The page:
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  1. #1
    Dare to be weird!
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    Cooling off after riding in mid-day heat?

    Utility cycling to run my errands often has me out riding in the hottest part of the day (95-100 F and 80% humidity). I seem to stay dry as long as I'm moving, but when I go into something like a bank or office and have to deal with other people I'd prefer not to look like a horse that's been ridden hard and put away wet.

    I think the sweat issue is manageable for commuters who arrive at work after riding in a relatively cool part of the day. For commuters returning home and recreational riders, sweating doesn't matter much, I guess.

    If a person is really in great cycling condition, how long does it take to cool off after going inside?

    After a good soapy shower, how long does it take before sweat starts to noticeably stink? A good shower gets me through an evening of swing dancing just fine (4-5 hours). Dancing, you can always check to see whether the shower's worn off by looking at your partners' faces, ha. But I don't really know how well my 4-5 hour rule of thumb holds up for cycling in 100 F heat.

    So I was wondering what thoughts & observations you have about this issue.

  2. #2
    Member Randymac's Avatar
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    I have found that most people are fairly accepting when they see the helmet and realize I'm on a bike. I also carry a large handkerchief or bandana for my face and arms. Then when I'm ready to ride off, a quick dampening from my water bottle and then around my neck.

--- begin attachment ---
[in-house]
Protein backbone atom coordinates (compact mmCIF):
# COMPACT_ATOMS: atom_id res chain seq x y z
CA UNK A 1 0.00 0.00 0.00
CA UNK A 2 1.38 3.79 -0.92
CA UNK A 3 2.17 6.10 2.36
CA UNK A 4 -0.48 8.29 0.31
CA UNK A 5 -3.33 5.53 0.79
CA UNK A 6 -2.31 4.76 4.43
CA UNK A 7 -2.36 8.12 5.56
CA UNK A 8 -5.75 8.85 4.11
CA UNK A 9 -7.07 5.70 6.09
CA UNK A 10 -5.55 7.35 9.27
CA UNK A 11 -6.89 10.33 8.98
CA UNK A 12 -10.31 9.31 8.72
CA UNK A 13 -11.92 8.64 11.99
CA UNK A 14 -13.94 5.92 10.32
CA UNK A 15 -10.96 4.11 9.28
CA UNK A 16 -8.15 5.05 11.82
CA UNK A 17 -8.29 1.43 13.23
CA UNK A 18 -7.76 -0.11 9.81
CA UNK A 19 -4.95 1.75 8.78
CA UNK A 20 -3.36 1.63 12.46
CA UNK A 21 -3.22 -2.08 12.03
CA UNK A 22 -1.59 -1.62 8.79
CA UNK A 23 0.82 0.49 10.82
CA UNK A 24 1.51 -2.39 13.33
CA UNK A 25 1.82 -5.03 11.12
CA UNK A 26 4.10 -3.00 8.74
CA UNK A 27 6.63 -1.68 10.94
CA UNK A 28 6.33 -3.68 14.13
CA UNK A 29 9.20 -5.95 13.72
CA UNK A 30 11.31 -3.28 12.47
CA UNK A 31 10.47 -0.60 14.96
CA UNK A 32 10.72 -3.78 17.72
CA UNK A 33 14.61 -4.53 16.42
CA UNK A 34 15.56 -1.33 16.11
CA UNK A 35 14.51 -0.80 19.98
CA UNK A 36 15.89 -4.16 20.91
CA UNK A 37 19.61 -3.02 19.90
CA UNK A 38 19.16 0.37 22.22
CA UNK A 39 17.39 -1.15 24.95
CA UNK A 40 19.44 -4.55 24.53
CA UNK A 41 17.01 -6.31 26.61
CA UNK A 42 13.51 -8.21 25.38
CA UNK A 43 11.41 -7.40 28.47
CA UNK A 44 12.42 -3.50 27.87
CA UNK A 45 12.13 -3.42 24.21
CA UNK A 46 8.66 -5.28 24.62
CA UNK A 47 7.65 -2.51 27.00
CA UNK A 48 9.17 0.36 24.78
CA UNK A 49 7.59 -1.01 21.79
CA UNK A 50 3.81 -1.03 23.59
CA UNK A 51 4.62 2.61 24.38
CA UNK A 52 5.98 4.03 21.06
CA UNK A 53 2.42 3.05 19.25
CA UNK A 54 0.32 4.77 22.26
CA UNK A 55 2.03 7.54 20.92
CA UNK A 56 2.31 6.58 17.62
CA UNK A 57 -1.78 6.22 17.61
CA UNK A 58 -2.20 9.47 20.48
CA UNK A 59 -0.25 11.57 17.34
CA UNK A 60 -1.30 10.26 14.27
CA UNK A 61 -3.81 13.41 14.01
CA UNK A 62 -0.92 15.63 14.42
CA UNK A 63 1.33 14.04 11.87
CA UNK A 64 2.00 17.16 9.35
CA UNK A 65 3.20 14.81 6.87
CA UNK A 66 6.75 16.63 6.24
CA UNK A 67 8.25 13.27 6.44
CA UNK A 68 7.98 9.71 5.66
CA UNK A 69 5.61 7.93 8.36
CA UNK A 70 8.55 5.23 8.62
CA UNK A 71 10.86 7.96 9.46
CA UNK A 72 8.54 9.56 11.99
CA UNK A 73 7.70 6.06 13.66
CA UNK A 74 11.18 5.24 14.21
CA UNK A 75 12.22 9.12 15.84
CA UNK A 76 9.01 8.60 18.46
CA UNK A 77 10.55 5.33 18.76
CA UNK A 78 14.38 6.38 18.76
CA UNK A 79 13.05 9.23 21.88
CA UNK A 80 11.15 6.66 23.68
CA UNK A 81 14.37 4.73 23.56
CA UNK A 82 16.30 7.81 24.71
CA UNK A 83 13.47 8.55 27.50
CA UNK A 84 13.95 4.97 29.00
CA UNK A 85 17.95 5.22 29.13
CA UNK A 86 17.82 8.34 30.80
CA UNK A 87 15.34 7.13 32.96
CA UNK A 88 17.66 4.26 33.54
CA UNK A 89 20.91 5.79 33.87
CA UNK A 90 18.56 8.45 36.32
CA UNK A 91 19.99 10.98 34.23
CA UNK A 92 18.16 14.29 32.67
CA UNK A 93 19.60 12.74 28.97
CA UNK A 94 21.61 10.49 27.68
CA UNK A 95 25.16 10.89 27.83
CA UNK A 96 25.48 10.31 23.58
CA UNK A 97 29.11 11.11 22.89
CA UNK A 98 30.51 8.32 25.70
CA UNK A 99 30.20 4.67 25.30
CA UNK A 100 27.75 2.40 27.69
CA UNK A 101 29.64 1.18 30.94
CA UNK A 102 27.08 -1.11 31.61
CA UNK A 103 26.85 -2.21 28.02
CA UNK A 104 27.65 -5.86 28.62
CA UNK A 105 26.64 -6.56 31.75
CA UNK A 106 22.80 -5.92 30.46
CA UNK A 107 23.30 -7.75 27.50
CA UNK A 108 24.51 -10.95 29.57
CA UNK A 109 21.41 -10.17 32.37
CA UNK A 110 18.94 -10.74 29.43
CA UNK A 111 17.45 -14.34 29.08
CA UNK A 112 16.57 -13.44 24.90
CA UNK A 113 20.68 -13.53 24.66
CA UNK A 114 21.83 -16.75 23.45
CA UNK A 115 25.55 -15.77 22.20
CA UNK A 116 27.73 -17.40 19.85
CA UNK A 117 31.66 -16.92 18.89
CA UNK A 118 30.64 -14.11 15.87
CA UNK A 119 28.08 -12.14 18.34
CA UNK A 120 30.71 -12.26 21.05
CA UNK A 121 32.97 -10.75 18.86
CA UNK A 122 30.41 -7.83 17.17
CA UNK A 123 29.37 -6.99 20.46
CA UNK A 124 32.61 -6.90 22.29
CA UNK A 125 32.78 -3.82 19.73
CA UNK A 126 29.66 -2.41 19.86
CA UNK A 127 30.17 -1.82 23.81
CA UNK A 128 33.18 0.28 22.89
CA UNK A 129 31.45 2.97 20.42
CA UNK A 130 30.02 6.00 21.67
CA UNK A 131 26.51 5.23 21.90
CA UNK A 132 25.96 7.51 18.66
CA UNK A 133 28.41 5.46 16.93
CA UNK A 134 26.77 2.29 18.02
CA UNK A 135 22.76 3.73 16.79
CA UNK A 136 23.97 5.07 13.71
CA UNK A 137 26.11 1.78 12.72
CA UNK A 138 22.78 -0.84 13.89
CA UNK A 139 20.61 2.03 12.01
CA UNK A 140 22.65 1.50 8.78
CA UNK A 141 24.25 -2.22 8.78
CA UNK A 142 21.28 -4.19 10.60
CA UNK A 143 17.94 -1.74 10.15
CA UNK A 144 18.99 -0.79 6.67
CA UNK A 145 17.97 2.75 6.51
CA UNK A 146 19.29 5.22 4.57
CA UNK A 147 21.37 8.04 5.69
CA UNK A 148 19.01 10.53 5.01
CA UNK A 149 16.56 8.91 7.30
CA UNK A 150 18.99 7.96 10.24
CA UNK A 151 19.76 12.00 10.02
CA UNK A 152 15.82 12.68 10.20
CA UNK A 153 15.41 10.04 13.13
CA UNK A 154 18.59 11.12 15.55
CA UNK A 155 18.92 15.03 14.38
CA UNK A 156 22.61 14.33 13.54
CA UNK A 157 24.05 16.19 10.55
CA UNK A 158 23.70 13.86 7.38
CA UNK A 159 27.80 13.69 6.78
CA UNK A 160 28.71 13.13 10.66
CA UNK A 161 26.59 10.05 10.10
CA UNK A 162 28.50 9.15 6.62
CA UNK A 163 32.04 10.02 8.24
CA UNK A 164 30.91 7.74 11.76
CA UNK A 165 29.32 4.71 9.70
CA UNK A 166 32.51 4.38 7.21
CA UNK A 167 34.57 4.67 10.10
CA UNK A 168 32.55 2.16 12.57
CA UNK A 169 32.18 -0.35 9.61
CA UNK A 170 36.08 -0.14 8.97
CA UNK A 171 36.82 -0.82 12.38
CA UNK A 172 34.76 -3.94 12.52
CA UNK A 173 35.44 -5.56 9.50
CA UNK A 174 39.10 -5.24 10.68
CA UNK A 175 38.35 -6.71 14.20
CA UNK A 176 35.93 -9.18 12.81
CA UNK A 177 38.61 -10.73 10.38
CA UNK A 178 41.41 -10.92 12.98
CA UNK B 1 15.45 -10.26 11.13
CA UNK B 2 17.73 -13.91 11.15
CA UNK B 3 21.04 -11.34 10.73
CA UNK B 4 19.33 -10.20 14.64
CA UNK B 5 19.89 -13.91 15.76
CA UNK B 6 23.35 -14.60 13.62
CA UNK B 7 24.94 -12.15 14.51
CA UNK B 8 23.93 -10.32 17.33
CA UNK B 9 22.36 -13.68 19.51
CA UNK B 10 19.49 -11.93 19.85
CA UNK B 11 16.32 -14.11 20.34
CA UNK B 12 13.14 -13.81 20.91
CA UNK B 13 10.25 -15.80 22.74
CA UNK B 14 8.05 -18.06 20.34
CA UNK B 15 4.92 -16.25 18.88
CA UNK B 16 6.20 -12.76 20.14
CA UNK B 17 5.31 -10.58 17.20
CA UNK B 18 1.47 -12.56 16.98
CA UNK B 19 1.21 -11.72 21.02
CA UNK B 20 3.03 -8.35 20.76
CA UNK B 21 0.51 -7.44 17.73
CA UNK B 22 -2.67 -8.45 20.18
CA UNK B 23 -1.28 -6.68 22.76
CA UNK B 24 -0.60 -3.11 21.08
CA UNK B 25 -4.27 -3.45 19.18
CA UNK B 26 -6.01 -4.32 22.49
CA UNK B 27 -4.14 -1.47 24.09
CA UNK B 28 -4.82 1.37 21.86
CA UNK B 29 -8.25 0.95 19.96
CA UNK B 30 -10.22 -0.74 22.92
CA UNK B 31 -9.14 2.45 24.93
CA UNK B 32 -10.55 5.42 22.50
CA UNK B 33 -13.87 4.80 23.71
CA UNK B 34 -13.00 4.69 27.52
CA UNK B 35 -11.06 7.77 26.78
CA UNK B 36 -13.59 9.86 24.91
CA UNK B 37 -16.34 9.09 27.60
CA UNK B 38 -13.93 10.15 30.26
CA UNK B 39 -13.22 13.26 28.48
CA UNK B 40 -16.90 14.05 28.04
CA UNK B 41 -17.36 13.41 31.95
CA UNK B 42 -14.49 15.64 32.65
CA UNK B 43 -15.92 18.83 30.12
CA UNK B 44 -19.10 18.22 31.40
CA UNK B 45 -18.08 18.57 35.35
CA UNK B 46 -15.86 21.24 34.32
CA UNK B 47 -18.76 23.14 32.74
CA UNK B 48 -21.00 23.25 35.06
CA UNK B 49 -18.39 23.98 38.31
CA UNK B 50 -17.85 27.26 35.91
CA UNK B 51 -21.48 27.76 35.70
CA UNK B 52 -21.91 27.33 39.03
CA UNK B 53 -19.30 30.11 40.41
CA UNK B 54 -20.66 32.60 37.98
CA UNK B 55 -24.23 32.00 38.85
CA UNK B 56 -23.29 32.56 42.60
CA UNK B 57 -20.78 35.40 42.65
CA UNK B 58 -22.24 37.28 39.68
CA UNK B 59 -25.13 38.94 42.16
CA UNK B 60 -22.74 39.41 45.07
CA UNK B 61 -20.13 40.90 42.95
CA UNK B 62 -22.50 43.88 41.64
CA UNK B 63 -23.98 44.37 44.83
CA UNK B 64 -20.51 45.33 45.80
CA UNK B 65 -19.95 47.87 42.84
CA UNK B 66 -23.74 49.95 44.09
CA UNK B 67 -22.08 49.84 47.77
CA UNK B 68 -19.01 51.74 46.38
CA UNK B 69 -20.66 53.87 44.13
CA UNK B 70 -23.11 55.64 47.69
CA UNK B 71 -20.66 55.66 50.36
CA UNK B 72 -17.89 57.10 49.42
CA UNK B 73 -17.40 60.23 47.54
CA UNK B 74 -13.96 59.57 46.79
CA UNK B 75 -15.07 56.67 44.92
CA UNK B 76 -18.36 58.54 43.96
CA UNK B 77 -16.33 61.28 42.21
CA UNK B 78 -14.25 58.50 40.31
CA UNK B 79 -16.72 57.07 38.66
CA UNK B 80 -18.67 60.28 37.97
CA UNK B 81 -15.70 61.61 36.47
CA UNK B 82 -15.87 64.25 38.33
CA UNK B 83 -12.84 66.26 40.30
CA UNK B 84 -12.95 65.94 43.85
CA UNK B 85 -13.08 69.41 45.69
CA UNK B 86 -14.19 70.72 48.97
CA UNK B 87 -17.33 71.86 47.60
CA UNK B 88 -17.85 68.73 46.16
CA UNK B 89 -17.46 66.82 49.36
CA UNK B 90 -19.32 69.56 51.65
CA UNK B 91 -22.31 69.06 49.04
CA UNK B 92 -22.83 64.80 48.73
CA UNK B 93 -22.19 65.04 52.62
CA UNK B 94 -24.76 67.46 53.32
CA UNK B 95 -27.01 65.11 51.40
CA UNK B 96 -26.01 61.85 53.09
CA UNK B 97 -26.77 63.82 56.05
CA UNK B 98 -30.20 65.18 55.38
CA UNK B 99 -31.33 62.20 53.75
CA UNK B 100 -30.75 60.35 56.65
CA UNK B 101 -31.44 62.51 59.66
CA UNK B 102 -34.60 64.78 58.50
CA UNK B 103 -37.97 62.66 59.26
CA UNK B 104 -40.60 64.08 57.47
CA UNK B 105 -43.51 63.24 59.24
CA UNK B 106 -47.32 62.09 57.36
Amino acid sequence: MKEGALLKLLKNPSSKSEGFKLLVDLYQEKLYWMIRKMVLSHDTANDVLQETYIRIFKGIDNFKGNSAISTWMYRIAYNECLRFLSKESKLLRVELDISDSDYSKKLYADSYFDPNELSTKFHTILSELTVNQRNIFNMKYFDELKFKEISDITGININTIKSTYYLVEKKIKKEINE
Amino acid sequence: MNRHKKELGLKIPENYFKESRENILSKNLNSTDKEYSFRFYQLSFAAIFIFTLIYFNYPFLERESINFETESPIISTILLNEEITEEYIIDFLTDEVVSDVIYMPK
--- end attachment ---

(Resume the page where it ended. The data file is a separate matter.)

Just a thought,
    Randy

  3. #3
    Dare to be weird!
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    Hi, Randymac. Great avatar! The big bandana's a good suggestion.

    What got me to pondering this is that today I found myself being led into a small office direct from the outside heat. It was one of those places where you buzz from outside and someone comes to get you, so there wasn't a chance to look for a restroom to freshen up. There was a big sign in the office reading FRAGRANCE FREE ZONE. That sign was food for thought, ha.

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    This is where BIKE CLOTHES are so great! You can unzip a jersey or bike jacket a fair amount, bike clothes tend to wick out moisture much better than "civiliian" clothes, and why not be a fashion trendsetter?